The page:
JIMMY Alapag is not done. Far from it. In fact, he’s looking ahead to shape his team’s future, though no longer in a leading role. This time, he’s mentoring the young stars of the Meralco Bolts. And it’s a mentorship that extends beyond the basketball court.
After the embarrassing 1-10 finish to the PBA Philippine Cup, Alapag urged rookies Chris Newsome and Baser Amer to make good use of the long break by hitting the gym early for some extra workouts with him.
The former Gilas team captain bared that being a mentor on and off the court has been his plan all along when he decided to come out of retirement.
“I'm trying to tell Chris, and Baser, along with Cliff Hodge and Jared Dillinger that this is gonna be their team in the next eight to 10 years. My role here is to help lead and impart my wisdom and experience after playing for so long, and set these guys off in the right direction and, hopefully, have a 10-to 15-year career themselves,” Alapag said.
Alapag simply leads by example. During a workout at 360 Pro, the 38-year-old point guard keeps up with the two speedy guards, even shouting encouragements as they go through agility drills.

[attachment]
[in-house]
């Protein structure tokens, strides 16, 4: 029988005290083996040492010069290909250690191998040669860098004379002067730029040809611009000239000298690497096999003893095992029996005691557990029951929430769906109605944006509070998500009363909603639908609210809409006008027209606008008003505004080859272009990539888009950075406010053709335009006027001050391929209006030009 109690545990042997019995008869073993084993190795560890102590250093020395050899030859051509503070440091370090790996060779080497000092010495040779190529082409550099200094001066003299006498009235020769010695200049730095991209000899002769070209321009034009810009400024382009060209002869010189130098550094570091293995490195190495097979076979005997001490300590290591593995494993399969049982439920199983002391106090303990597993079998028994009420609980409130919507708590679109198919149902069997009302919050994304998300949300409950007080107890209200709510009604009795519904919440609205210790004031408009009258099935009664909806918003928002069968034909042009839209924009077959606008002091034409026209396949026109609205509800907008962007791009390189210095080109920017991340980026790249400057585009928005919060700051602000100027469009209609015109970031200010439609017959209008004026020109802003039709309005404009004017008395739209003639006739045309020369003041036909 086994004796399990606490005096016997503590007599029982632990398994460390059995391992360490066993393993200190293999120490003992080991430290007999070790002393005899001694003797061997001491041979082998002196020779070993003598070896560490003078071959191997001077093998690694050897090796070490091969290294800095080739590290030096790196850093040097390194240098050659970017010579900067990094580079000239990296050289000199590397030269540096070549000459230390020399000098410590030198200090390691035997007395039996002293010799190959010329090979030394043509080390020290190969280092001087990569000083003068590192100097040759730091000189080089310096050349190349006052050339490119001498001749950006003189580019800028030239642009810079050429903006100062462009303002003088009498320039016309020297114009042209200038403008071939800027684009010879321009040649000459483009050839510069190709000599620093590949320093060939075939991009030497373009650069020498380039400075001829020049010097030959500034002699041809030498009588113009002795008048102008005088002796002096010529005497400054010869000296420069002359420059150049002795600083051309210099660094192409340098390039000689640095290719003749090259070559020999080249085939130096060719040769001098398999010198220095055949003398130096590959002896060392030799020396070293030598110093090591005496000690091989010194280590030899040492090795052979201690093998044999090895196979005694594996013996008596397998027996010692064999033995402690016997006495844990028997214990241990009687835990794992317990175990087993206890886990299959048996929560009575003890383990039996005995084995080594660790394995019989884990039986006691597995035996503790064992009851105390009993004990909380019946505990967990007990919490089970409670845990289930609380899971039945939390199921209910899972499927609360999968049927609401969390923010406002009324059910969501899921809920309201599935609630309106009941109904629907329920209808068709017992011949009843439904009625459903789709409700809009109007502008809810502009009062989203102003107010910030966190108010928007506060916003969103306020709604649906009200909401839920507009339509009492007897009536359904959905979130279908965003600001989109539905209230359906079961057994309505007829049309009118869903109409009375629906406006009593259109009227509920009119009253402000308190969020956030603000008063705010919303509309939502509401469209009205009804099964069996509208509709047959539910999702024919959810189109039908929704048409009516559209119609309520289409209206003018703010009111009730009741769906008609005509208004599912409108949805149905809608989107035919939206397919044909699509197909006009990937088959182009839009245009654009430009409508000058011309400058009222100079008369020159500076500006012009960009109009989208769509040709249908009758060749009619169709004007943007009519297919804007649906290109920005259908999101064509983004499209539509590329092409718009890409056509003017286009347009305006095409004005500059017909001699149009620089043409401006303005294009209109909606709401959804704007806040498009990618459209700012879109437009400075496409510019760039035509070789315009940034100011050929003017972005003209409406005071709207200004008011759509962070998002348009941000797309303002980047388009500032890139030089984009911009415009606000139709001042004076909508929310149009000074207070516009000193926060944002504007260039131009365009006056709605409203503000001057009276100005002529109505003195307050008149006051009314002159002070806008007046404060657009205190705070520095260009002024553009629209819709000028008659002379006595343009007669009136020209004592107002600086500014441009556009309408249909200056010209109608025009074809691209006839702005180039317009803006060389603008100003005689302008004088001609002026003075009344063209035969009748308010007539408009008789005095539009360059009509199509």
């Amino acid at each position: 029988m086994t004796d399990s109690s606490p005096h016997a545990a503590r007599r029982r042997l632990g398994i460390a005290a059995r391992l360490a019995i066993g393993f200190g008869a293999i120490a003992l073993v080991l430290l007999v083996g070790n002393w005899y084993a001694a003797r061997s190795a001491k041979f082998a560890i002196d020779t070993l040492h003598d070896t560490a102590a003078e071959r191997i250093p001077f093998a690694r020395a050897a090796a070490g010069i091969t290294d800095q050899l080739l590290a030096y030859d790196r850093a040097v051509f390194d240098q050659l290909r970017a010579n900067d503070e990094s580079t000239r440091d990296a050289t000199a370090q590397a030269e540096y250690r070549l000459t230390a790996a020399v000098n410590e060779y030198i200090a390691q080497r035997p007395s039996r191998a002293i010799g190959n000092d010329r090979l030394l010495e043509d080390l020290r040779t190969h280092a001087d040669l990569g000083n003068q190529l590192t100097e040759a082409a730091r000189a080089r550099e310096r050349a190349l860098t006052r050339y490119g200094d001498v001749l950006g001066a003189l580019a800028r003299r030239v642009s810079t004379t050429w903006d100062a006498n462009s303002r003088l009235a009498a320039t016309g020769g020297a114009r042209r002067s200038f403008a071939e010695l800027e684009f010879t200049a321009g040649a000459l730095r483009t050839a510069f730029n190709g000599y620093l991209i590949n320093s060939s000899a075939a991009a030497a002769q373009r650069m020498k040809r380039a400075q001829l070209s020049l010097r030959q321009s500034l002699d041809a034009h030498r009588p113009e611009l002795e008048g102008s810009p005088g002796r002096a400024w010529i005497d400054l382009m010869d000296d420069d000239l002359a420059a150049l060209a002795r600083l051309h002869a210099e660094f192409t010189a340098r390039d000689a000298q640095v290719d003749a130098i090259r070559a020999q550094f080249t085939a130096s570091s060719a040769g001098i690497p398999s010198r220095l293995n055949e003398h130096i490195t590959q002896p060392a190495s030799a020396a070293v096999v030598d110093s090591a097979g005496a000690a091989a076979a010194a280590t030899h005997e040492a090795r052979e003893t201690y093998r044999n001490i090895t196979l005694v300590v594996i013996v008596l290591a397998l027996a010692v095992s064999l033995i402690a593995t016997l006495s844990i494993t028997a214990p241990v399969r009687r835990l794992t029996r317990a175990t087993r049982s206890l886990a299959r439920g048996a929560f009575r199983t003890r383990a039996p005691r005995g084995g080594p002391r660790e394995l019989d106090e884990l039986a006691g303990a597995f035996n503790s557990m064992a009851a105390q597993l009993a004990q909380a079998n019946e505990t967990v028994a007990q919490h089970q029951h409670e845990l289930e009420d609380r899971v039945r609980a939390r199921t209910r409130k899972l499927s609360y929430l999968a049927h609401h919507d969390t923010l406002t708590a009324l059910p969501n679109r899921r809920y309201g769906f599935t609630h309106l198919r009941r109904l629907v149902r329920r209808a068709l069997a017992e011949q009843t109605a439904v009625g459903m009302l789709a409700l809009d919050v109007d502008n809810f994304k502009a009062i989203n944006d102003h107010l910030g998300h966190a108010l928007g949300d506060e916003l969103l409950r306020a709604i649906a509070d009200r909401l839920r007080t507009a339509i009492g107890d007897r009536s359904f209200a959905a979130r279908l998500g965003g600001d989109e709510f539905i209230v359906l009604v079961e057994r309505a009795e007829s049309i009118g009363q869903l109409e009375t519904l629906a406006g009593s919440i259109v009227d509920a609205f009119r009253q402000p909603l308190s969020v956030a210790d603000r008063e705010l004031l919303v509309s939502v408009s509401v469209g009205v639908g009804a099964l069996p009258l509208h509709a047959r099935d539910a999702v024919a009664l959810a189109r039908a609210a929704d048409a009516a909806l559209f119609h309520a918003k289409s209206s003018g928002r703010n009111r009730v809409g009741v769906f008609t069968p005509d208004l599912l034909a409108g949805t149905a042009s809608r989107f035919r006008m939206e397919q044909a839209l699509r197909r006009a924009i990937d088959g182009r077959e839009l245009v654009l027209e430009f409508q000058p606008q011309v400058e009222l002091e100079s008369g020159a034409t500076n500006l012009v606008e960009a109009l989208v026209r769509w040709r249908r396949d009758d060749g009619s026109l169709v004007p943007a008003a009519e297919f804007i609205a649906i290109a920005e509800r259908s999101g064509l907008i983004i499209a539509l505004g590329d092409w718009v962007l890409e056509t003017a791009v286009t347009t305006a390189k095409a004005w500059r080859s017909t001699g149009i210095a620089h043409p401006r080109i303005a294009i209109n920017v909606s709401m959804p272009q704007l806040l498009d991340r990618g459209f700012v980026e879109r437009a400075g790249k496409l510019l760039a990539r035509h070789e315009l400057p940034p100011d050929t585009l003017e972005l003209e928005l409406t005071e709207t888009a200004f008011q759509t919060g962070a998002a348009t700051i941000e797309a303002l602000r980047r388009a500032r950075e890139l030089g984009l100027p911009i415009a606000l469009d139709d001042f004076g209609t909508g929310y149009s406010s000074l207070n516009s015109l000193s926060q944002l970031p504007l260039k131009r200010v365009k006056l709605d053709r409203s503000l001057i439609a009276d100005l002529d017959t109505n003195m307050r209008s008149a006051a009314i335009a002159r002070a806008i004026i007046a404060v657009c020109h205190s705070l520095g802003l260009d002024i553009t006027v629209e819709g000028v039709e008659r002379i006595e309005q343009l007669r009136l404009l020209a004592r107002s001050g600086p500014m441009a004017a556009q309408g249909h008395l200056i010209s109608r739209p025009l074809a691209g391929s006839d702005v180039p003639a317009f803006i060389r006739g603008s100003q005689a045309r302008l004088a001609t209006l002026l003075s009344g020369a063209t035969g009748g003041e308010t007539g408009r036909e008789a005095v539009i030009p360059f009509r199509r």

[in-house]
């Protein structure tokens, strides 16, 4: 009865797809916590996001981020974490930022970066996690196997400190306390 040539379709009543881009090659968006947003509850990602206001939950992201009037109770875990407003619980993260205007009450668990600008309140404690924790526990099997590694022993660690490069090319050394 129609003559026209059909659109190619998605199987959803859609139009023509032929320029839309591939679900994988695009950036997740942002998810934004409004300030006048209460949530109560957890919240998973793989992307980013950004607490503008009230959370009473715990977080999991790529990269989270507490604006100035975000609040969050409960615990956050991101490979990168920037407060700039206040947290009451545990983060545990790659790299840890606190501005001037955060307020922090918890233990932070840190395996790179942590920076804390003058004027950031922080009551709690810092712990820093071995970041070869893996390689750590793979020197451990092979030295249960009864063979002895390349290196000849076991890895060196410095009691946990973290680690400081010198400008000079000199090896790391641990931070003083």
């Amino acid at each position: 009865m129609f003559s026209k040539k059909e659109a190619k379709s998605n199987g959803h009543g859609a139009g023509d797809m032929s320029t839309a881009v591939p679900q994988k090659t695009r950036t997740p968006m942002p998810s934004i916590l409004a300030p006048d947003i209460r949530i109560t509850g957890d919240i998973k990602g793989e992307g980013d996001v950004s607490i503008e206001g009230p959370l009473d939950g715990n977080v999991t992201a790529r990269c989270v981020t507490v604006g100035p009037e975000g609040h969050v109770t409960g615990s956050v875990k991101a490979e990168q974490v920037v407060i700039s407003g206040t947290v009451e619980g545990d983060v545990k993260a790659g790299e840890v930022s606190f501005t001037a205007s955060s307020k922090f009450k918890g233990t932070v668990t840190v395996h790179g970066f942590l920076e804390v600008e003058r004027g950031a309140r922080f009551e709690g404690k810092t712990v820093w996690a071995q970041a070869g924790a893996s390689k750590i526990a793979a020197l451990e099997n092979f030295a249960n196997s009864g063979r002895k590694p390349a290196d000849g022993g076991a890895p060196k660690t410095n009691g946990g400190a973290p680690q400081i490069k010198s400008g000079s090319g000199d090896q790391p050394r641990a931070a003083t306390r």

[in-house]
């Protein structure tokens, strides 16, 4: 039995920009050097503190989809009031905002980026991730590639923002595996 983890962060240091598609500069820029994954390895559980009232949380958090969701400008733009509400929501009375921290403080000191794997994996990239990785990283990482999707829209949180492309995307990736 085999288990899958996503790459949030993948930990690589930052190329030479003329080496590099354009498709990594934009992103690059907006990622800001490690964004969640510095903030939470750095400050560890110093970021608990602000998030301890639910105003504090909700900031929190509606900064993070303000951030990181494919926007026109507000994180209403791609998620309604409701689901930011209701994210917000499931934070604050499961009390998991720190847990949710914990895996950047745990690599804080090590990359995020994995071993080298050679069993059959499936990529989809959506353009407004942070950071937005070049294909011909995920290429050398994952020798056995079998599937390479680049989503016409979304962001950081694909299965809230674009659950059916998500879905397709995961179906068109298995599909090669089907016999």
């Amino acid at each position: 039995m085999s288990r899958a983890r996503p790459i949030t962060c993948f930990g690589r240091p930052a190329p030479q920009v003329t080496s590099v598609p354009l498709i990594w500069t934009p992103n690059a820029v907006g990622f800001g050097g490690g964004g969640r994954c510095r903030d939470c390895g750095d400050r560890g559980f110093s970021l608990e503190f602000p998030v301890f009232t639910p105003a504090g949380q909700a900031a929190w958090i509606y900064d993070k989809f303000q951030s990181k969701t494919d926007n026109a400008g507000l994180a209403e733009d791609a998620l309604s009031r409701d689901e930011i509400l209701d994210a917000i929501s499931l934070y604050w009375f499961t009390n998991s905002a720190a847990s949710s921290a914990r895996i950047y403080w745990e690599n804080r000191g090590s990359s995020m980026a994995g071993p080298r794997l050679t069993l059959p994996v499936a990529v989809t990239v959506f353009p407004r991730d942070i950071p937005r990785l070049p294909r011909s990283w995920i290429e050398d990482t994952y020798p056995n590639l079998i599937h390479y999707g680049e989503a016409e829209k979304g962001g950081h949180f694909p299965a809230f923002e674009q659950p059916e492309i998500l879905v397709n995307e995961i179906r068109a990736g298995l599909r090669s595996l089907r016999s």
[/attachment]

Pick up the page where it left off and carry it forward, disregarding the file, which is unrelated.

And the two rookies can’t help but relish this opportunity, being under the wing of one of Philippine basketball’s most beloved stars.
“He's a prime example of what a leader should do. He wants to leave a legacy, to instill that character to somebody coming after him. I told him, whatever he's willing to teach me, I'm up for it,” Newsome said.
“I just want to learn everything I can from someone with all that knowledge so I can kinda be in the same category as him, an elite basketball player in the PBA,” he added.
Meanwhile, Amer believes that Alapag's style as a mentor not only boosted his confidence but the rest of the team's as well.
“Para sa akin, leader talaga siya. Wala siyang pinipili na 'ito lang tutulungan ko,' hindi. Lahat kami sa team, willing niyang tulungan,” said the former San Beda Red Lions point guard.
“Yung experience niya, shina-share niya sa akin, at lagi kaming nauuna sa practice, nagsho-shooting kami,” revealed Amer, who admits Alapag is his childhood idol.
The main lesson Alapag wants to impart on the two rookies not just by teaching his technique but by showing them how hard he works on his fitness is to have the right work ethic, which he says is the key to his success.
“I made a living out of my career as being the hardest working guy in the room and that's the only way to do it, by coming in here and doing the work. In this game, you're never guaranteed or promised a win, but if you do the necessary things for it, you give yourself that opportunity,” he said.